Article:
The Diary Of A Wimpy Kid
Having had it recommended in a number of places, I was really looking forward to reading Diary of a Wimpy Kid by Jeff Kinney, and being that it was nice and short and unlikely to make me consider my own mortality, I thought I would give it a go.
I have to confess to being seriously disappointed. I think the main problem is that Greg, the main character is just, well if I am being polite, not a very nice kid. It is meant to be an amusing look at how Gregory misinterprets situations, whilst always believing he is pretty much the centre of the universe. Now this may not be that unusual for a child of his age, but I fail to find any redeeming aspect to his character. He is abusive and bullying to his dim-witted best friend Rowley, he is not nice to his younger brother, he is ungrateful to his parents when they clearly gone beyond what they can afford on his Christmas present. Yet the author seems to want us to side with this spoilt brat and thus allows him to come out on top.
What is worse is that it just was not funny. It was written with no concept of subtlety and generally left me wanting more.
I know that it is a kid’s book, but there are many kids books that do have sub text, that do have subtlety, and characters with far more depth and more importantly (to me at least) seem to adhere to a sense of justice.
But as I say, I have had this book recommended to me by adults that I actually respect, so if you have read this book, and liked it … tell me what I am missing, what are it’s saving graces?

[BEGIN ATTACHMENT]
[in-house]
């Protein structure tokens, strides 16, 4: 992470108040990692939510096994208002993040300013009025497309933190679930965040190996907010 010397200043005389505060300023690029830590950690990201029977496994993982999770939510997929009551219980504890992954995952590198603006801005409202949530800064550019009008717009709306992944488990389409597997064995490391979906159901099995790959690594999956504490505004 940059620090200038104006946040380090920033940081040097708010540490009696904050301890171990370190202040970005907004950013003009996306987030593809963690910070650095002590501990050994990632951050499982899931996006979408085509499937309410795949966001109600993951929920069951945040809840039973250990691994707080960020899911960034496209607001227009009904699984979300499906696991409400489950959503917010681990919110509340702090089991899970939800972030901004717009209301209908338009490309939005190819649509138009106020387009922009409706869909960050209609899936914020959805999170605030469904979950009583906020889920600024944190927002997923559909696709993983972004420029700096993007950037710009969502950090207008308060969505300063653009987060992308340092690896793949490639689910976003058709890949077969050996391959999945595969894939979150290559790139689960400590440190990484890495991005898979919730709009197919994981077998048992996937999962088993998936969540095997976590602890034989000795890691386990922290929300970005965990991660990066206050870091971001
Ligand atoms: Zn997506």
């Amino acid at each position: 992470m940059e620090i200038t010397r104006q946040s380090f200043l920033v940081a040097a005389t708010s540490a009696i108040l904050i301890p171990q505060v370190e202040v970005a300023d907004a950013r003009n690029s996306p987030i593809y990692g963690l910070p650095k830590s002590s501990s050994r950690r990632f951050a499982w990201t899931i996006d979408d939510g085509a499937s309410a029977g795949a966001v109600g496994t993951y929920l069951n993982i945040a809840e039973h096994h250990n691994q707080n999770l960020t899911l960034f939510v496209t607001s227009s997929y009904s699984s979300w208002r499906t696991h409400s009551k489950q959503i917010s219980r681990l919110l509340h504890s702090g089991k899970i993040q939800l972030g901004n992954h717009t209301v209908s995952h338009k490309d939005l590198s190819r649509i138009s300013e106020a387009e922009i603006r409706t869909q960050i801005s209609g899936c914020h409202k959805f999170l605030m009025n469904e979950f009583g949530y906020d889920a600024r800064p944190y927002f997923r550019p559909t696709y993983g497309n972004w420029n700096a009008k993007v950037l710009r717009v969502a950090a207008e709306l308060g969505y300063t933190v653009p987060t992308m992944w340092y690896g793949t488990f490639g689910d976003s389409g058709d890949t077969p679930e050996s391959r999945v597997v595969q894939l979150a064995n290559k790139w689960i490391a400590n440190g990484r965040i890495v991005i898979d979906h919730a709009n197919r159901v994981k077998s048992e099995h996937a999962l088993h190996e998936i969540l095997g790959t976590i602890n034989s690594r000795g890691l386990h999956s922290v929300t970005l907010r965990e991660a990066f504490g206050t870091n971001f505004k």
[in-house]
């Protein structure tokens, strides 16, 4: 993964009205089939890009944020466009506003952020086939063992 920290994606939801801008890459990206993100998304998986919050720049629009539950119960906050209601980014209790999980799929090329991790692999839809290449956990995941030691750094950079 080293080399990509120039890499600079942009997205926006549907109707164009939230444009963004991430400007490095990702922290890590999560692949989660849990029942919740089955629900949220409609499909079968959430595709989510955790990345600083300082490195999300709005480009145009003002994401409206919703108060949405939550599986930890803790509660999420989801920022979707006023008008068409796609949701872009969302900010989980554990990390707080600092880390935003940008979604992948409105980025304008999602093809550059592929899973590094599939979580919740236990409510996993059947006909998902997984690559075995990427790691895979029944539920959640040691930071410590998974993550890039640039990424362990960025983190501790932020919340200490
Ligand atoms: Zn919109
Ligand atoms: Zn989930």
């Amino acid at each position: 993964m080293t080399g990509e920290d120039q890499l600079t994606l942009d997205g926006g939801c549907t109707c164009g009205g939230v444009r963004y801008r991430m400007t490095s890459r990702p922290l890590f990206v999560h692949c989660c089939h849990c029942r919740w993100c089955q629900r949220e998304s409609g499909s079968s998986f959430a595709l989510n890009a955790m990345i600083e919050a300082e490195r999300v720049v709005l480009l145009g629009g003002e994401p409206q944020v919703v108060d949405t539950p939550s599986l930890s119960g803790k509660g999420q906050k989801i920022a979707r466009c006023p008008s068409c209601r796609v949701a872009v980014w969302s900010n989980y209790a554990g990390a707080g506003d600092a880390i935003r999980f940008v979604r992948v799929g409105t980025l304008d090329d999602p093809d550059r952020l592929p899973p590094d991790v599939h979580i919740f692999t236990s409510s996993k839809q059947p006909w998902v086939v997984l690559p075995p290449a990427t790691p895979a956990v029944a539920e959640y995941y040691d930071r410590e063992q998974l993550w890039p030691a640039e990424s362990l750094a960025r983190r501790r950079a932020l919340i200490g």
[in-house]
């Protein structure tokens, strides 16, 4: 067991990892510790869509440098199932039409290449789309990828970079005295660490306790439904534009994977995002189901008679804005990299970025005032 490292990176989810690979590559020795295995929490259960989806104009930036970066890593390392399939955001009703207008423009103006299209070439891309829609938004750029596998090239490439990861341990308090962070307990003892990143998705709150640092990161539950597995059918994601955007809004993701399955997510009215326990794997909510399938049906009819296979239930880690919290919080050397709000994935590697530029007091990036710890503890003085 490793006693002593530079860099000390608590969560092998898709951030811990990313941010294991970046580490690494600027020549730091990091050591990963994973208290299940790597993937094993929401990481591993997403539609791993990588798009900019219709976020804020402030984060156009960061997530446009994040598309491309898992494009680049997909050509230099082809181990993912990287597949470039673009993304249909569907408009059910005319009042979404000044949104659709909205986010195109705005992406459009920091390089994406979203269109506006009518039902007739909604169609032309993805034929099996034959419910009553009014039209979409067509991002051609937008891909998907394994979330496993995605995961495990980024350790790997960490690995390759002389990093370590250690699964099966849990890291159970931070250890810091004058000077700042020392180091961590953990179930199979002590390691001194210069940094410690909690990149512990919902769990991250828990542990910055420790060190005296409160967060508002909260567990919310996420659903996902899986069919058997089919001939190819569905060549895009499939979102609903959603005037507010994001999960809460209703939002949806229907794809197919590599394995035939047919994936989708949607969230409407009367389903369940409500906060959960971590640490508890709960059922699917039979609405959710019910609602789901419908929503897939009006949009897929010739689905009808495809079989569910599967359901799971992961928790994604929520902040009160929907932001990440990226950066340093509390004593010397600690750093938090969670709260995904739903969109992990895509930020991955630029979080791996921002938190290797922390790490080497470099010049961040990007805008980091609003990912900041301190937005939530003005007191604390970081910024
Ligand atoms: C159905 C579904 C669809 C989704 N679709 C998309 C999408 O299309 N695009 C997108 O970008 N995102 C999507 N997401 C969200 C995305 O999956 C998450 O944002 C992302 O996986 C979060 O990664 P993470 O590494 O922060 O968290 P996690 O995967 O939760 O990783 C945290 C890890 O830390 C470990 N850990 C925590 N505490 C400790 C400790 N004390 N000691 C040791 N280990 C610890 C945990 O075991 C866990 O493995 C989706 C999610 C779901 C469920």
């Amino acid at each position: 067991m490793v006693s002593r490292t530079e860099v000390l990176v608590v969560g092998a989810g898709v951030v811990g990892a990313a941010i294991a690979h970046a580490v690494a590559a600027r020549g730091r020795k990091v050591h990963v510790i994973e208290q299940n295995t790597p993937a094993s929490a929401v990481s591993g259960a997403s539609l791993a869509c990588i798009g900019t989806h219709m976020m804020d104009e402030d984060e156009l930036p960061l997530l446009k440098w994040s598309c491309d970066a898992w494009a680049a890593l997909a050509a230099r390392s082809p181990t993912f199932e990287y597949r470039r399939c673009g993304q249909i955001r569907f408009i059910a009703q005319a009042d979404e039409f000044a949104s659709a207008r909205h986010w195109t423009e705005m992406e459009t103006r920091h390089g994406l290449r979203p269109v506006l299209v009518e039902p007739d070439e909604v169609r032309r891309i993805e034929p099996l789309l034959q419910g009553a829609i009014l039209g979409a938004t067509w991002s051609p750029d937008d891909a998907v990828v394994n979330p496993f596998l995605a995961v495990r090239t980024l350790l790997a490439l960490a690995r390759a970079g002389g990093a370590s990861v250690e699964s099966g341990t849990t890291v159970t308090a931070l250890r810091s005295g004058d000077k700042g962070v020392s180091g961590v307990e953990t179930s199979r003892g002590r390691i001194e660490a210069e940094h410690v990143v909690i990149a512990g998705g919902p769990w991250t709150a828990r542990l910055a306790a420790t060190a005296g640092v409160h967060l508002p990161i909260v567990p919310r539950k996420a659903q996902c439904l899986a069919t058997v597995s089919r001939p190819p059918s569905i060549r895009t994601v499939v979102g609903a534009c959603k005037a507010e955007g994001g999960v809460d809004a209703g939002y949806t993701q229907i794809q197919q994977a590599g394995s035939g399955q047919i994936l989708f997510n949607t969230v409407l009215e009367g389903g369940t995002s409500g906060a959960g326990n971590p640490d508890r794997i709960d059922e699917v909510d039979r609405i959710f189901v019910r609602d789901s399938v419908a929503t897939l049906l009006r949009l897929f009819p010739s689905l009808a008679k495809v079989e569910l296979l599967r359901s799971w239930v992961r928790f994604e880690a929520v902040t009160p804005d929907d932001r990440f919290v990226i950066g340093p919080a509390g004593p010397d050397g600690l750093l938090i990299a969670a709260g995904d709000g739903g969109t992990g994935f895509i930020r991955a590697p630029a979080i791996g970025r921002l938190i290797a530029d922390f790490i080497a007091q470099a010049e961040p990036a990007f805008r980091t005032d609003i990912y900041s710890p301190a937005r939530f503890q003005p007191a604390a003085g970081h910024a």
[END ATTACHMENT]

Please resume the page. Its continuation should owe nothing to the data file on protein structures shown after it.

After the banality of the Wimpy Kid, I decided to prove to myself that books aimed at children did not need to be thought free fluff, and instead deciced to move to the other end of the spectrum and grab a copy of Once by Morris Gleitzman.
This story is about a young Jewish boy named Felix. When the story starts off, we find Felix unknowingly taking refuge in a Catholic run orphanage in Poland. The adults around him decided that he is too young to understand the horrors that are happening in the outside world, so they tell him that his parents (who run a book shop) have left him there while they go off to find some rare books. So when the Nazi’s come to the orphanage and Felix witnesses them burning books, his mind goes already highly active imagination goes into overdrive and he concludes that they hate books and he needs to escape the orphanage to return to his parents shop so as to protect the books.
With no real understanding of what is going on Felix tells a story of brutality and persecution through the innocent eyes of a small child.
This is one of those books that, whilst I could have empathised with the story prior to having children, now had me captivated, horrified and sickened, yet totally unable to stop reading.
Whilst being in no way comfortable reading, it is another book that is defiantly makes the reader think.
Continuing in the vein of reacting to the previous book, I decided to get a book that really was not likely to make me think.
One of my guilty little pleasures is that regardless of just how low brow they may be, I really do enjoy reading the books of Andy McNab. I started with Bravo Two Zero which his non-fiction (although reportedly exaggerated) account of the SAS team of that name and their failed mission in Iraq in the first Gulf War.
He as since that gone on to write a fictional series based on the character Nick Stone, and I am slowly making my way through the this series. Liberation Day is the fifth book in the series and takes place 2002 in a post 9/11 world, where Nick has been charged with thwarting Al-Qaeda’s attempts to move money from Europe to Algeria, and thus preventing a planned attack on US civilians.
As I said, War and Peace it is not. However it is the literary equivalent to watching a Die-Hard film …. Just turn the Brain off and let it happen … A far more enjoyable experience than you may otherwise have credited.